“Is there any other point to which you would wish to draw my attention?”
“To the curious incident of the dog in the night-time.”
“The dog did nothing in the night-time.”
“That was the curious incident,” remarked Sherlock Holmes.
–Sir Arthur Conan Doyle, Silver Blaze, 1892
Like Dr Watson, Dr No is in awe of Sherlock Holmes, and forever baffled by his cryptic utterings. Unlike Dr Watson, who had the delight and privilege of watching Holmes in action at first hand, the rest of us must enjoy Holmes at our leisure, and many will already know that the reason the dog did not bark was because the visitor was someone whom the dog knew well. Dr No finds himself wondering whether a similar reason might explain the BBC’s ongoing curious incidents on the Health and Social Care Bill. The BBC should be barking like a Baskerville about it, but instead much of the time it remains silent. When it does make a noise, it is more whimper than bark. Could it be that the BBC knows who its master is?
BBC One’s News at Ten’s mission statement these days appears to be to show those of us stuck on the home front that, come what may, the BBC is still out there, cutting mustard on the world front. Even if Aldermaston were to go thermo-nuclear, Nice Huw would still be chatting to a headscarf in Tehran about Iran’s thermo-nuclear ambitions. “Thanks Orla. That was Orla for us, talking to us from Tehran.” That’s another nice thing about Huw. He always goes the extra mile to tell us who’s behind the headscarf, and what’s going on. Unless, that is, what is going on happens to be the Health and Social Care Bill.
Radio Four’s Today programme isn’t doing much better. Recent moves to a witches’ coven style presentation, replete with cackling noises, have gone far to lift the programme’s prior gravitas. Being radio, one cannot see who is doing the cackling, but one has strong suspicions that it is Humph and the Accidental Sassenach, remembering the good times over a shared dish of eye of newt and toe of frog. Whoever it is, it isn’t Monty the White Witch, because she does a different class of cackle; nor is it Wingnut who, being still in shorts, does more giggling than cackling.
When not cackling away amongst themselves, the Today presenters do occasionally find time to cover the Health and Social Care Bill. In this they are invariably assisted by their sorcerer’s apprentice, Adam Brimelow. Being an apprentice, Mr Brimelow has but a limited clutch of spells, his favourite and most practiced one being the Independent NHS Future Forum spell, but as spells go, the binding is wearing a bit thin. He probably needs to add a bit more adder’s fork, and blind-worm’s sting, if he wants listeners to believe the Future Forum really is independent.
Dud spells notwithstanding, over the last week, Today appears to have covered the HSCB and NHS reforms one way or another four times. Last Tuesday we had the joint BMJ/Health Service Journal/Nursing Times ‘unholy mess’ editorial. The following day, Wednesday, we had Tankers Field and Ham out doing a bit of steam-rollering, and on Friday, a story about hospital mortality was bizarrely spinjacked, and turned into a 24/7 hospital/fantastic business for Britain/that’s how we’ll put the compassion back into the NHS vision. And lastly, today, Humph, the Senior Grey Witch, recalled Dickie Bow Dixon from the front-line to tell us how things were going. Swimmingly, apparently: “real reform,” with front-line doctors and nurses in the “driving seat”. Dr Dixon is a man who clearly favours being up front, in the driving seat. One wonders how he manages back seat drivers.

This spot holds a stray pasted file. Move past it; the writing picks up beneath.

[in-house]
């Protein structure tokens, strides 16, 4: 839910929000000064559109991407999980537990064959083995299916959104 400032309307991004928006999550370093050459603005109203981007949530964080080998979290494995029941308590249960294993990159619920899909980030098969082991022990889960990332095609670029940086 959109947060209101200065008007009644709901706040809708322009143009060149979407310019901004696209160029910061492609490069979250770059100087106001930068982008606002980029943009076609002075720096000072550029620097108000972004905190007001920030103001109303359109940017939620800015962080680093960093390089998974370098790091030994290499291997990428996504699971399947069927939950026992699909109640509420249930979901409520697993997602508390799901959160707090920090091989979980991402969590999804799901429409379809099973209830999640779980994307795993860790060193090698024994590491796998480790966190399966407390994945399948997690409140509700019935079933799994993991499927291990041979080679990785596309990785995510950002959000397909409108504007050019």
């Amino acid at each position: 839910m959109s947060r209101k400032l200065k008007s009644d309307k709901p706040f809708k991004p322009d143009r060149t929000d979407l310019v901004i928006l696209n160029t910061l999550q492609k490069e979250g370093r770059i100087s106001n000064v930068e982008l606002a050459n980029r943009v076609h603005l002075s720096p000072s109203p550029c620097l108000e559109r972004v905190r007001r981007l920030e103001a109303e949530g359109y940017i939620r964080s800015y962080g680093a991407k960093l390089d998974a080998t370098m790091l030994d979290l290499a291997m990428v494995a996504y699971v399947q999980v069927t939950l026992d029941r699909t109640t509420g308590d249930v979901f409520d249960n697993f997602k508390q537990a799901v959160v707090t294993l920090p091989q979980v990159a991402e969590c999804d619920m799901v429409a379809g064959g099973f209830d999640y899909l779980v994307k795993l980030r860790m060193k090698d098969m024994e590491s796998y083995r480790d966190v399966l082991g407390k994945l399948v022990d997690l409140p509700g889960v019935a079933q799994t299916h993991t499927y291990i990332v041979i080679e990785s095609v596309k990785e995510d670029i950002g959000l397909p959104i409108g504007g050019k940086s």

Now, the question Dr No asks is: how balanced is this coverage? Last Tuesday, the pro-bill protagonist was one Dr Charles Alessi, chair of the National Association of Primary Care, and described by Pulse as ‘one of the most vocal advocates of the Government’s NHS reforms’. On Wednesday, we had a double-decker sandwich of pro-bill heavyweights, assisted by Messrs Brimelow and Seddon, pitched against a hapless Baroness Williams, who sounded like an increasingly distant rambler with her bloomers caught in the brambles. Friday’s spinjacker was none other than Prof Cough, a Department of Health Chief Pongo. And finally, today’s Dickie-Bow Dixon, Attila the Commissioner, up against a hapless Prof Lister, who spoke in a disembodied voice, as if hiding behind a veil, as well he might, faced with Dixon’s Dickie-Bow at such an ungodly hour of the morning.
So: we had three anti-bill speakers (Godlee, Williams and Lister), pitched against six pro-bill speakers (Alessi, Field, Ham, Seddon, Keogh and Dixon). That, even by numbers alone, does not seem balanced. And if we add that two of the pro-bill speakers come from the Kommissioning SS, two are in or in close contact with government, and two belong to pro-reform thinks tanks, then, we might be forgiven for thinking, that not only is the coverage numerically unbalanced, it is further strongly weighted towards the extreme view, the government stooge, and the professional lobbyist – and hardly a reflection of what used to be called the groundswell of grass roots opinion.
Balanced? No. Biased? Yes. Just plain Conkers? Well – that depends which way your wind blows.